Runyon Characters Back At The Barn PDF Print E-mail
Written by Marcia Fulmer   
Saturday, 25 June 2016 19:57

The late Damon Runyon is known best as a writer and author of many short stories which conjure up images of brightly garbed Broadway characters best known by descriptive nicknames and a distinctive manner of speech.

Guys and Dolls  The Barn Theatre  Augusta MIRunyon was a newspaper reporter and award-winning sports writer whose colorful creations remain unique. These are the stories and personalities which supplied the basis for one of the theater’s best-loved and most frequently produced musical comedies, ‘Guys and Dolls.”

It debuted on Broadway in 1951 and saw three successful revivals — 1976, 1994 and 2005 — plus unending productions in every regional and civic theater across the country. Subitled “A Musical Fable of Broadway,” it is now on stage at The Barn Theatre in Augusta, MI..

With the bright lights of Broadway and the elusive rumblings of “The Oldest Established (Permanent Floating Crap Game in New York)” underscoring the action, it is filled with delightfully off-center guys (gamblers and police) and dolls (nightclub entertainers and mission workers), each of whom pursues his/her ambitions with admirable determination.

Guys and Dolls  The Barn Theatre  Augusta MIThe book by Jo Swerling and Abe Burrows and music and lyrics by Frank Loesser are incredibly well tuned in to the Runyonesque vibe, dialogue, lyric and character-wise.

With a cast of characters that includes Sky Masterson (Eric Parker), Nathan Detroit (Robin Haynes), Harry the Horse (John Jay Espino), Nicely-Nicely Johnson (Patrick Hunter), Benny Southstreet (Sam Massey), Rusty Charlie (Jamey Grisham) and Big Jule (Charlie King), the plot revolves around Nathan’s need for $1,000 to secure a location for his floating crap game, and on Sister Sarah Brown’s (Hannah Eakin) need to produce a goodly number of “genuine sinners” for her midnight prayer meeting at the Save-A-Soul Mission..

To insure the former, Nathan bets Sky that he cannot take Sister Sarah to dinner. To insure the latter, she agrees to go, not knowing that the dinner will be in Havana.

Meanwhile, Nathan is dealing with his lack of location (for the game) and his 14-year engagement to Miss Adelaide (Brooke Evans), headliner at the Hot Box nightclub. She is dealing with a 14-year psychosomatic head cold and has already assured her mother they are married, with a large number of children.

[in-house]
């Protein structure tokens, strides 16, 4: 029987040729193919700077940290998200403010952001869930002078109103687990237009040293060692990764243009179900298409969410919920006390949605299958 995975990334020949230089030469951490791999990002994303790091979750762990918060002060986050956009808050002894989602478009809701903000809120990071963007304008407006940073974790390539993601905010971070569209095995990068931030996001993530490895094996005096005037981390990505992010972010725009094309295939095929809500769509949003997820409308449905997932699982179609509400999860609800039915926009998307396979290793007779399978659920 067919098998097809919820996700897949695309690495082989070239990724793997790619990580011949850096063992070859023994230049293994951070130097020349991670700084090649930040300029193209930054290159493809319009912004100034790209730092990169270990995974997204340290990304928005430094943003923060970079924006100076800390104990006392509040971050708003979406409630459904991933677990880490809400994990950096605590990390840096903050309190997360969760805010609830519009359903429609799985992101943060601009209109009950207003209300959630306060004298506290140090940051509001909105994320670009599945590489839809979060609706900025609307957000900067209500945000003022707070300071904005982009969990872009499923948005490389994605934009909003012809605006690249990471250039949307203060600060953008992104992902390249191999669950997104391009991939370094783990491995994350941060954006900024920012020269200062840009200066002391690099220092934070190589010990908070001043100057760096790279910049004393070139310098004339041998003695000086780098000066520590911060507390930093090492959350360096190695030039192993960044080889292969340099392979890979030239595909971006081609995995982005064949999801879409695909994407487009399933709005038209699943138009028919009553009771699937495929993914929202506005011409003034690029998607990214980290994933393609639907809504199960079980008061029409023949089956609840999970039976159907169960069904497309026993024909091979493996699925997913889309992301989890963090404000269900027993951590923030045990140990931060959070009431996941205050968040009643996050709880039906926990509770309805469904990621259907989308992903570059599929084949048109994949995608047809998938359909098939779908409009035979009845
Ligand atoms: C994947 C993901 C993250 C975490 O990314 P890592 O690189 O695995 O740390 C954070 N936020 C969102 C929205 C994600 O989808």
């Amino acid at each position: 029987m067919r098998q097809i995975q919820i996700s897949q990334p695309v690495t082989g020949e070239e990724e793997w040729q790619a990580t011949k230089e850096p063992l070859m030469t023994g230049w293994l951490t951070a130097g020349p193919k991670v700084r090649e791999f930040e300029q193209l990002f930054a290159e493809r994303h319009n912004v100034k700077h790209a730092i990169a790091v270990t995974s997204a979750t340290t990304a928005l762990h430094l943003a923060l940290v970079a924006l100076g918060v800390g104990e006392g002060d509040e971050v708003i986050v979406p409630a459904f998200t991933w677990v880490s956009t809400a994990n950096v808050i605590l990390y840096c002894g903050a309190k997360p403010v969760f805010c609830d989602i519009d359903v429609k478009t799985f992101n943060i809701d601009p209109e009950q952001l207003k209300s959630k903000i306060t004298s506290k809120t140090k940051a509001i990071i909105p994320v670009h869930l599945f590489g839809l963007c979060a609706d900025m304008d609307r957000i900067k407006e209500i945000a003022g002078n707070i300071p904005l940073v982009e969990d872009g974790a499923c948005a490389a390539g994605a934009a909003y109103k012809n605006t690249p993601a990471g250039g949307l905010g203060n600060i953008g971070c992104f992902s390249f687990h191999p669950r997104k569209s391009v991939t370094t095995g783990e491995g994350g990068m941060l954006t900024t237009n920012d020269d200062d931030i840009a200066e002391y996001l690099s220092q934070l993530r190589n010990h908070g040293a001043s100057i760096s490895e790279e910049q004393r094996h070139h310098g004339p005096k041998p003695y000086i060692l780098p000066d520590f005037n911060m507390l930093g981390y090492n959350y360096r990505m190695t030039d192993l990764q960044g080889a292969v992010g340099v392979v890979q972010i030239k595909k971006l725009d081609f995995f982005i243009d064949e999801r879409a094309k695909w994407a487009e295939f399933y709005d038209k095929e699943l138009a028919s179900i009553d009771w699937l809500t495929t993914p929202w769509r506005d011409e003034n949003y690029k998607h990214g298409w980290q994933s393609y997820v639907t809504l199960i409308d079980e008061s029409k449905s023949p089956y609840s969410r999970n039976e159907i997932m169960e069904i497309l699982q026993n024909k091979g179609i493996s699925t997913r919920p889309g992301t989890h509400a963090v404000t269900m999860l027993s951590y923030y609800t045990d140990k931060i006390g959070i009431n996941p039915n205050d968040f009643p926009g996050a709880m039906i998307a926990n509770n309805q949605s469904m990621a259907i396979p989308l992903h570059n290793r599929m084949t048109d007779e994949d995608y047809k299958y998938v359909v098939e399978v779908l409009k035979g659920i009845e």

Guys and Dolls  The Barn Theatre  Augusta MIAdd to this a colorful array of Runyon’s Broadway characters all “lookin’ for action” in Nathan’s crap game and a police lieutenant Brannigan (Matt Ruehlman) determined to shut it down and you have a wonderfully off-beat mix, all set to the marvelous Loesser score.

The primary problem here, on opening night at least, was the obvious lack of rehearsal time for the too-loud, too-off key, mostly-brass orchestra. From the opening notes of the overture, familiarly known as “post time,” it was obvious this was going to be a bumpy ride. And it didn’t get any better.

In any production, the first step to a successful endgame is casting, matching the right actor with the right role as closely as possible. Even when the performer is good, he/she may not be the right one for a particular part.

The mis-matching was evident here. There was no connection between Sky and Sarah, who oversang all her solo work, and their romantic involvement was embarrassing at best. Most of the gamblers took mugging to a new level, forgetting these are written as characters not caricatures.

One successful pairing is that of Adelaide and Nathan who happily remembered that less is more and managed a definitely sweet aura even in their hilariously love me/love me not duet “Sue Me.” Evans has the most familiar song, “Adelaide’s Lament,” which she handled well, sneezes and all, while Haynes’ frequently frantic Nathan always walked the fine line between real and cartoonish with appreciated ease..

Director Hans Friedrichs, who also played Sarah’s uncle Arvide Abernathy, probably should have cast a stronger “sheep’s eye” on the entire flock.

All in all, however, it’s difficult to keep a good classic down and most of the audience seemed to be having a good time.

“GUYS AND DOLLS” plays through July 3 in the theater on M-96 between Galesburg and Augusta, MI. For performance times and reservations, call (269) 731-4121 or visit www.barntheatreschool.org

Last Updated on Saturday, 25 June 2016 21:09
 
'Hair' Plays Tonight At Miller Auditorium PDF Print E-mail
Written by Marcia Fulmer   
Wednesday, 27 February 2013 15:30

The Age of Aquarius, it seems, is always with us.

hair  tour Miller Auditorium  Kalamazo MichiganOriginally on Broadway in 1968, the James Rado/Gerome Ragni/Galt MacDermott musical appropriately titled "Hair," returned to the Great White Way in 1977 and 2009, winning numerous awards with each incarnation. The most recent is now on tour, bringing its look at the movement of the '60s and '70s that changed America forever to theaters across the country. From its score, many songs have joined the list of hits on the Great American Songbook. Among these "Let The Sun Shine In," "Aquarius," "Good Morning Starshine" and the title tune.

Claude and his peace-loving friends will be on stage in (and out) of appropriate hippie attire at 7:30 p.m. today in Miller Auditorium at Western Michigan University. For tickets, call (800) 228-99858 or (269) 387-2300 or visit www.millerauditorium.com.

For those who were "there" — and those who were not— its one way to review past mistakes and keep them from repeating themselves.  

Last Updated on Thursday, 28 February 2013 03:38